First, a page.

Coronavirus: Hong Kong government to extend school closures until March 16, and keep civil servants at home for another week, Asia News


Hong Kong schools will remain closed until March 16 at the earliest and an important exam for primary school pupils has been cancelled, the education minister said on Thursday, as the city battles to contain the spread of the coronavirus.

The government also announced that civil servants would continue to work from home for another week, meaning most of its 176,000 staff would be out of the office until Feb 23.

Secretary for Education Kevin Yeung Yun-hung said there had been little choice but to extend the suspension of classes for two extra weeks at the city’s kindergartens, primary and secondary schools.

The Primary Six exam for secondary school placements was also cancelled, while kindergartens would receive a special subsidy to help with cleaning costs, Yeung added.

“We all know that in view of the epidemic, it is not really safe now to resume classes, that’s why we have to suspend classes,” he said.

“We will continue to take into account the professional advice from health experts, readiness of schools, as well as the supply of epidemic preventive materials in the community in making further assessment and deciding the exact day of class resumption.”

Classes were first suspended in January, with an extension of the Lunar New Year holiday, and pupils were tentatively scheduled to return to school on Feb 17. The Education Bureau later extended that to March 2.

Government employees were originally advised to stay away from the office between Jan 29 and Feb 2, but the government then pushed that back to Feb 16.

As of Wednesday evening, Hong Kong had 50 confirmed cases of the virus, which causes the disease now officially known as Covid-19, and one related fatality.

“In view of the latest situation, the special work arrangement for government departments will be extended until Feb 23 to reduce social contacts and the risk of the spread of the novel coronavirus in the community,” a government spokesman said.

“The government will review the situation before then.”

Similar advice is likely to be adopted in the private sector, where many workers have already been told to stay at home.

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Last week, the education minister said portions of Hong Kong‘s university entrance exam, known as the Diploma of Secondary Education (DSE), could be pushed back by as much as a month.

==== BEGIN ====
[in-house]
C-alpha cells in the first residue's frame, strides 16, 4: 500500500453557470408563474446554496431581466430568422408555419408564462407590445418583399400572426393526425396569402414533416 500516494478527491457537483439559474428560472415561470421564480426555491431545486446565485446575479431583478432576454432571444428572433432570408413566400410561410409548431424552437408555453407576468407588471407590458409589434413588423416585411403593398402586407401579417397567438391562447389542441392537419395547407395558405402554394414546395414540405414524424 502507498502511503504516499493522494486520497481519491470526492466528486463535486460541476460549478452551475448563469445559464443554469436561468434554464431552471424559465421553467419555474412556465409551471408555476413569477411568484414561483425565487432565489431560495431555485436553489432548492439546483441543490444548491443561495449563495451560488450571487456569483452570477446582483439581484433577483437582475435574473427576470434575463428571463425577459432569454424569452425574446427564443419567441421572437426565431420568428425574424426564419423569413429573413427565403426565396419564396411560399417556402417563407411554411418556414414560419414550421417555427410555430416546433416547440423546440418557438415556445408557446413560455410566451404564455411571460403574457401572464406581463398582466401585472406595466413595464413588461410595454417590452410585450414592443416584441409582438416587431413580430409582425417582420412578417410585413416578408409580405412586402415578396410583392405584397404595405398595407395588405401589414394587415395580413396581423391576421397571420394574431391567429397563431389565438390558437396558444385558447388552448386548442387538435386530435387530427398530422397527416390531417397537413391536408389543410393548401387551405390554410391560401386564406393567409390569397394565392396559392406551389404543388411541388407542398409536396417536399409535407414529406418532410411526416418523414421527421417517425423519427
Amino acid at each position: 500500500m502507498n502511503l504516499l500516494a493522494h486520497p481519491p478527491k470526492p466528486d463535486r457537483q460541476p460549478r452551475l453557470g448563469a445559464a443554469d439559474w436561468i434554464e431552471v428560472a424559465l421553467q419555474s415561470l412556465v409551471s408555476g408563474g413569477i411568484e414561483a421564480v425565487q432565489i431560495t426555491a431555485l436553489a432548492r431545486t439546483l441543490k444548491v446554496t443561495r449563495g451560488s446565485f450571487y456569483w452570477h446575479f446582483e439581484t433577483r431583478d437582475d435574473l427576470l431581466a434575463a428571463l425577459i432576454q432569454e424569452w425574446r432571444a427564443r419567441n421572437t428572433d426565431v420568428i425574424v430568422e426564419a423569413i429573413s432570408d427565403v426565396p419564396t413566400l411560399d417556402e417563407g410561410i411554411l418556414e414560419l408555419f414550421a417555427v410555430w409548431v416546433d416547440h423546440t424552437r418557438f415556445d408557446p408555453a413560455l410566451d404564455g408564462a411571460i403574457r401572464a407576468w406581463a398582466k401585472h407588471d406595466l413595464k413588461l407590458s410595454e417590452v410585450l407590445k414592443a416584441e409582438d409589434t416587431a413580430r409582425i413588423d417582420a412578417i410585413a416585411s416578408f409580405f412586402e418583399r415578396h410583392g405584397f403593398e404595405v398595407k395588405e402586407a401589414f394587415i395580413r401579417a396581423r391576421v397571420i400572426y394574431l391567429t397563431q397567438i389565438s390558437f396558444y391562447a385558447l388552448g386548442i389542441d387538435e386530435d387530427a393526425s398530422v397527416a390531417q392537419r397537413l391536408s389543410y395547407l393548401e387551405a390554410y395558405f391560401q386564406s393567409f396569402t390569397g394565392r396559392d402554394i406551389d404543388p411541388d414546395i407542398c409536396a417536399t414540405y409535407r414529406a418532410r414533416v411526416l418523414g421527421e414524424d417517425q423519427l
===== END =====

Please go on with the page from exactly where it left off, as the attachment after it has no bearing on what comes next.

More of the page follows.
The bureau is considering two options, postponing a few tests but keeping the original schedule for most subjects starting on March 27, or bumping the written exams for a month starting on April 24 and cancelling the Chinese and English oral exam.

Yeung said a final decision would be made by the end of February.

“We are still doing an assessment,” he said. “Basically, we have to consider the development of the epidemic and also all the preparatory work of the HKEAA [Hong Kong Examinations and Assessment Authority] in conducting the exams.”

The pro-democracy Professional Teachers’ Union and pro-establishment Hong Kong Federation of Education Workers believed suspending classes for two more weeks was reasonable, and both also urged the bureau to announce a decision on pushing back the DSE exams as soon as possible.

Teddy Tang Chun-keung, chairman of the Hong Kong Association of the Heads of Secondary Schools, suggested DSE candidates should still study for exams as if they were starting on March 27.

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He also believed that when classes resumed, it should be in phases to reduce a sudden surge of social contacts in the community and allow schools to better prepare.

“For instance, senior secondary students could return to schools first, followed by junior secondary students one week after that, and then primary school students,” he said.

Hong Kong Aided Primary School Heads Association honorary chairman Cheung Yung-pong, meanwhile, believed the impact of cancelling the Primary Six exam would be limited, as pupils had previously taken tests in Primary Five and Primary Six for secondary school placement purposes.

He predicted classes could be suspended beyond March 16, maybe into the Easter holidays in April, especially as many primary schools were facing a shortage of masks.

“For example, in a school with 500 students, each one needs to be given at least two masks per day, that amounts to 1,000 masks to be used every day,” he said, adding that some schools’ might only have enough supplies for less than three days.

For the latest updates on the coronavirus, visit here.

This article was first published in the South China Morning Post.



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